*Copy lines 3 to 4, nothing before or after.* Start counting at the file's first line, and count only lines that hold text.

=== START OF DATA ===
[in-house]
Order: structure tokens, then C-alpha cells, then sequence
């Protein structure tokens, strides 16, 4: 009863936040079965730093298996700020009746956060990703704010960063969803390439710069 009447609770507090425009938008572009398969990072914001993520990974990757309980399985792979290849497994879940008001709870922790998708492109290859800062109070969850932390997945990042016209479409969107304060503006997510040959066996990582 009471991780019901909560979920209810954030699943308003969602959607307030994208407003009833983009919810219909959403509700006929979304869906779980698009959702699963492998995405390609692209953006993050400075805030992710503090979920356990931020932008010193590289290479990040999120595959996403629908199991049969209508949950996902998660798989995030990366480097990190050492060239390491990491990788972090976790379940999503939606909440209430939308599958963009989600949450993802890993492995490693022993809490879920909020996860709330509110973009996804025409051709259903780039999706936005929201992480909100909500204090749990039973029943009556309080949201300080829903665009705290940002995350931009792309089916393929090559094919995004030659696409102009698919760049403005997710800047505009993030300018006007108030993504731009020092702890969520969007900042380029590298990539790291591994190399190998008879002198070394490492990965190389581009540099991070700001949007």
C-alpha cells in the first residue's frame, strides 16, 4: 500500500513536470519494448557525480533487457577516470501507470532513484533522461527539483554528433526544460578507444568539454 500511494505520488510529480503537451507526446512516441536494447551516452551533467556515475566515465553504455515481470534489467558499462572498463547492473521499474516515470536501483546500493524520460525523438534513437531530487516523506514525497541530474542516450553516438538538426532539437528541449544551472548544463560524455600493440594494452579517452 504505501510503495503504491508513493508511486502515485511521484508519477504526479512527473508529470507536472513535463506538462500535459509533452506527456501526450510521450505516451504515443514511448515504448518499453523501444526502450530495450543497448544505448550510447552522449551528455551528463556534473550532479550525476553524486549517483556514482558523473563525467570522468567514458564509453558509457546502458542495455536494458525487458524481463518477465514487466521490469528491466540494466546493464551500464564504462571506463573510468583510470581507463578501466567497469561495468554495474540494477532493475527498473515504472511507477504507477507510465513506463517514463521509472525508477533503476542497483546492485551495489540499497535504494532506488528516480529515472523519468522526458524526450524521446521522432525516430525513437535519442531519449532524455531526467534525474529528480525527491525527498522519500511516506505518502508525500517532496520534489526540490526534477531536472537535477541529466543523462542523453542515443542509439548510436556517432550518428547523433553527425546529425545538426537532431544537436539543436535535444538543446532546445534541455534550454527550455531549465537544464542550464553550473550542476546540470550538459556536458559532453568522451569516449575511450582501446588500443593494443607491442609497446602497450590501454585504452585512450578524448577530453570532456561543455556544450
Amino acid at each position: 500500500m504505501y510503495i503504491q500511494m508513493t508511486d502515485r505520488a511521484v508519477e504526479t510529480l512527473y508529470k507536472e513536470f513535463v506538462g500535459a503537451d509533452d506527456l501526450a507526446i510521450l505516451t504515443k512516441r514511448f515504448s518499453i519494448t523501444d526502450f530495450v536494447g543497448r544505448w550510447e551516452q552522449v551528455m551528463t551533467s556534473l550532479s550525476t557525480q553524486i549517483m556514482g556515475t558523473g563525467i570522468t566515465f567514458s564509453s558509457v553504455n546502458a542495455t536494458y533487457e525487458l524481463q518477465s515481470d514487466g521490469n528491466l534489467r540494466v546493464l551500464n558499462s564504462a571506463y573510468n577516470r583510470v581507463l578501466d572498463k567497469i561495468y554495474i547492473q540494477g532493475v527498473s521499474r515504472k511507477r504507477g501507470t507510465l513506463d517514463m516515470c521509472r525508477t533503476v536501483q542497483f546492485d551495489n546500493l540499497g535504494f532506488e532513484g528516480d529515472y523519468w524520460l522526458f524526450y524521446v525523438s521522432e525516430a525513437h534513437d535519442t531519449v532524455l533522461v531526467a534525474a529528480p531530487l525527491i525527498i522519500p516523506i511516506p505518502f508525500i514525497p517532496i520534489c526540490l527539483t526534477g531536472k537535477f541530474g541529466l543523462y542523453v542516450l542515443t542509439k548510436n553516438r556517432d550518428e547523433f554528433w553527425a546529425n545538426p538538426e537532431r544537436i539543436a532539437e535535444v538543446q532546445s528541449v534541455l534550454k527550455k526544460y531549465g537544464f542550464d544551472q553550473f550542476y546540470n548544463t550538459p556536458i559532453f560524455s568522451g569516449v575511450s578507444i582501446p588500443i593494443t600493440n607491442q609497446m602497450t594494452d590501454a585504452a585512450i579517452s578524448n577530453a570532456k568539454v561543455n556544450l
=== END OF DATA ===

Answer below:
């Protein structure tokens, strides 16, 4: 009863936040079965730093298996700020009746956060990703704010960063969803390439710069 009447609770507090425009938008572009398969990072914001993520990974990757309980399985792979290849497994879940008001709870922790998708492109290859800062109070969850932390997945990042016209479409969107304060503006997510040959066996990582 009471991780019901909560979920209810954030699943308003969602959607307030994208407003009833983009919810219909959403509700006929979304869906779980698009959702699963492998995405390609692209953006993050400075805030992710503090979920356990931020932008010193590289290479990040999120595959996403629908199991049969209508949950996902998660798989995030990366480097990190050492060239390491990491990788972090976790379940999503939606909440209430939308599958963009989600949450993802890993492995490693022993809490879920909020996860709330509110973009996804025409051709259903780039999706936005929201992480909100909500204090749990039973029943009556309080949201300080829903665009705290940002995350931009792309089916393929090559094919995004030659696409102009698919760049403005997710800047505009993030300018006007108030993504731009020092702890969520969007900042380029590298990539790291591994190399190998008879002198070394490492990965190389581009540099991070700001949007």
C-alpha cells in the first residue's frame, strides 16, 4: 500500500513536470519494448557525480533487457577516470501507470532513484533522461527539483554528433526544460578507444568539454 500511494505520488510529480503537451507526446512516441536494447551516452551533467556515475566515465553504455515481470534489467558499462572498463547492473521499474516515470536501483546500493524520460525523438534513437531530487516523506514525497541530474542516450553516438538538426532539437528541449544551472548544463560524455600493440594494452579517452 504505501510503495503504491508513493508511486502515485511521484508519477504526479512527473508529470507536472513535463506538462500535459509533452506527456501526450510521450505516451504515443514511448515504448518499453523501444526502450530495450543497448544505448550510447552522449551528455551528463556534473550532479550525476553524486549517483556514482558523473563525467570522468567514458564509453558509457546502458542495455536494458525487458524481463518477465514487466521490469528491466540494466546493464551500464564504462571506463573510468583510470581507463578501466567497469561495468554495474540494477532493475527498473515504472511507477504507477507510465513506463517514463521509472525508477533503476542497483546492485551495489540499497535504494532506488528516480529515472523519468522526458524526450524521446521522432525516430525513437535519442531519449532524455531526467534525474529528480525527491525527498522519500511516506505518502508525500517532496520534489526540490526534477531536472537535477541529466543523462542523453542515443542509439548510436556517432550518428547523433553527425546529425545538426537532431544537436539543436535535444538543446532546445534541455534550454527550455531549465537544464542550464553550473550542476546540470550538459556536458559532453568522451569516449575511450582501446588500443593494443607491442609497446602497450590501454585504452585512450578524448577530453570532456561543455556544450